Benjamin Franklin Papers

To Benjamin Franklin from John Holt, 2 October 1771

From John Holt3

ALS: American Philosophical Society

New York 2nd. October 1771

Dear Sir

An unhappy Difference has taken place between my Neighbour Mr. Hugh Hughs (a Man I greatly esteem from my Experience of the real Goodness of his Character) and his Brother John, and as I am perfectly acquainted with the whole Cause and Process of that Difference, and know that my Neighbour is desirous you should have a right Knowledge of it, as he highly regards your Opinion of him, I thought it my Duty as a Neighbour, who has on sundry Occasions, received good Offices from him, to give you an Account of what I know to be true concerning the Difference between the two Brothers.4

When the News of the Stamp Act had spread a general Alarm all over the British colonies, Mr. Hugh Hughs was one who from the first, warmly interested himself against it. There had till then subsisted the greatest Cordiality between the two Brothers, of which I was a Witness, as I was shewn many of the Letters that passed between them. And it was with the greatest Concern that my Neighbour Hugh informed me of the Report he had heard, that his Brother was a Promoter of the Stamp Act. Several Letters passed between them on that Occasion, which on one Side proceeded from an affectionate Concern for the Rectitude of his Brothers Conduct, and on the other from a much less commendable Motive. On one Side the Letters were argumentative, persuasive and affectionate; on the other, much in the dictatorial Stile, destitute of Argument, mixt with Reproach, and tinctured with that overbearing Haughtiness, assumed by fancied Superiority, not only of Fortune, but Intellects, over those in less happy Circumstances; but with an inflexible Obstinacy of Perseverance, that would admit of no Expostulation. This Intercourse ended in a Breach between them, that seems to be irreperable. Before this, soon after Mr. Hughs had acquainted me with the Report concerning his Brother in Philadelphia, I had written him a Letter, tho’ I had but little personal acquaintance with him. My Reasons for writing I mention’d, which were, not only my Friendship for his Brother, who I knew would be deeply affected by the part he should Act, but on Account of the Cause itself. I mention’d a few of the most striking Arguments against the Act. The Importance of uniting the american Interest in Opposition [to it.] The Certainty of Success in Case of such Union, which had a[lready] so far taken place, that there was no Probability that the Act [could] ever be carried into Execution. I therefore earnestly advised [him] for his own Sake, for his Brother’s Sake, and for the Sake of his [Coun]try that he would not favour, but join in Opposition to this most [hat]ed Act, calculated to enslave his Country, and which would certainly produce nothing but Misfortune, Uneasiness of Mind [and] everlasting Imfamy to all concerned in its Contrivance or Pro[curement?].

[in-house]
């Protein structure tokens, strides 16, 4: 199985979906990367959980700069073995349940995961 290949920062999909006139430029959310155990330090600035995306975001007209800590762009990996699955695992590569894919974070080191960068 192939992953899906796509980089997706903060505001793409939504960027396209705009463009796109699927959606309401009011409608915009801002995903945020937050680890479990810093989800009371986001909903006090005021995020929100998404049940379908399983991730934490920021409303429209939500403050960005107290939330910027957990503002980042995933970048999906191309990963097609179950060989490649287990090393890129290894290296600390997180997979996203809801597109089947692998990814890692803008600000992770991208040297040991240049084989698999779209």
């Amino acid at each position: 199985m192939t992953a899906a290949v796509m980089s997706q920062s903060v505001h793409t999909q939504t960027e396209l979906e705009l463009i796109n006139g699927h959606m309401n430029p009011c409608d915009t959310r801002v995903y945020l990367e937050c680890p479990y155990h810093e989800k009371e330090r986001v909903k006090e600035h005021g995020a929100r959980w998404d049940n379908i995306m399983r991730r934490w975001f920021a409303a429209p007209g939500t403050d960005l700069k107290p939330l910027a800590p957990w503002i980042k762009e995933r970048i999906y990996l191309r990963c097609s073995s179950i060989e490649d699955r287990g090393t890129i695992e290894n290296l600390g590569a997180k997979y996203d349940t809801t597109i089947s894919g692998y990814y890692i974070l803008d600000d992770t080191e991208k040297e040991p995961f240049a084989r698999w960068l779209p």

Such was the Substance of what I wrote and sent away without the Privity or Knowledge of Mr. Hughs, or any other Person—or the least intimation to any One, of my having such a Design. Nor did I know at that Time, that any Letters upon the Subject, had passed between the Brothers. It unluckily happen’d, that I sent my Letter by Mr. Bradford,5 who was here, just setting out for Philadelphia. And he, it seems, tho’ I then knew nothing of the Matter, was one of a Party in Philadelphia, who had warmly opposed Mr. Hughs. My Letter being directed by the Hands of Mr. Bradford, Mr. Hughs concluded, that his Brother in New York, and Mr. Bradford, were Privy to the Contents of my Letter, and that it was written in Consequence of a concerted Plan of the Party who opposed him: My Letter therefore had an Effect quite contrary to what I intended; and not only irritated Mr. Hughs against his Brother in New York, but against me also, whom he considered as the Tool of a Party, with whom I had not the least Correspondence or Acquaintance. I received no Answer to my Letter—but I find he has bestow’d on me a good deal of unmeritted Abuse, in his Letters to his Brother, and to other People, which having been communicated to me, I should before now have made a Proper Return to, if I had not been engaged in Matters of more Consequence.